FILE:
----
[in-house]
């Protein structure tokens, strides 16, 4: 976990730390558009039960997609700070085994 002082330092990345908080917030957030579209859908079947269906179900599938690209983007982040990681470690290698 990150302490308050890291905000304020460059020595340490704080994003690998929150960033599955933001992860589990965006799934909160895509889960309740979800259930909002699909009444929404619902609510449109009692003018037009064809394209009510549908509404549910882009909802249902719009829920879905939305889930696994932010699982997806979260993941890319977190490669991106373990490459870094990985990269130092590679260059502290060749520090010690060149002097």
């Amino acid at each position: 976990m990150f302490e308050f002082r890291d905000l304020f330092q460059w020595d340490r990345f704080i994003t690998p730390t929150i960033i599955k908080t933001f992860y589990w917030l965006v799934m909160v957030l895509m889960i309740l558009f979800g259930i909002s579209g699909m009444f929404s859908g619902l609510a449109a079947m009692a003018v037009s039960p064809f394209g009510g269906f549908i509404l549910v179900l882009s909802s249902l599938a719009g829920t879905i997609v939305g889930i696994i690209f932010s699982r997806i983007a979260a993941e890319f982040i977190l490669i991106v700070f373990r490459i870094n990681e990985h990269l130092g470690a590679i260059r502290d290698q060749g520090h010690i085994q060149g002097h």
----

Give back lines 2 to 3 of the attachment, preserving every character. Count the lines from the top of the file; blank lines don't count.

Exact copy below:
């Protein structure tokens, strides 16, 4: 976990730390558009039960997609700070085994 002082330092990345908080917030957030579209859908079947269906179900599938690209983007982040990681470690290698 990150302490308050890291905000304020460059020595340490704080994003690998929150960033599955933001992860589990965006799934909160895509889960309740979800259930909002699909009444929404619902609510449109009692003018037009064809394209009510549908509404549910882009909802249902719009829920879905939305889930696994932010699982997806979260993941890319977190490669991106373990490459870094990985990269130092590679260059502290060749520090010690060149002097």
């Amino acid at each position: 976990m990150f302490e308050f002082r890291d905000l304020f330092q460059w020595d340490r990345f704080i994003t690998p730390t929150i960033i599955k908080t933001f992860y589990w917030l965006v799934m909160v957030l895509m889960i309740l558009f979800g259930i909002s579209g699909m009444f929404s859908g619902l609510a449109a079947m009692a003018v037009s039960p064809f394209g009510g269906f549908i509404l549910v179900l882009s909802s249902l599938a719009g829920t879905i997609v939305g889930i696994i690209f932010s699982r997806i983007a979260a993941e890319f982040i977190l490669i991106v700070f373990r490459i870094n990681e990985h990269l130092g470690a590679i260059r502290d290698q060749g520090h010690i085994q060149g002097h």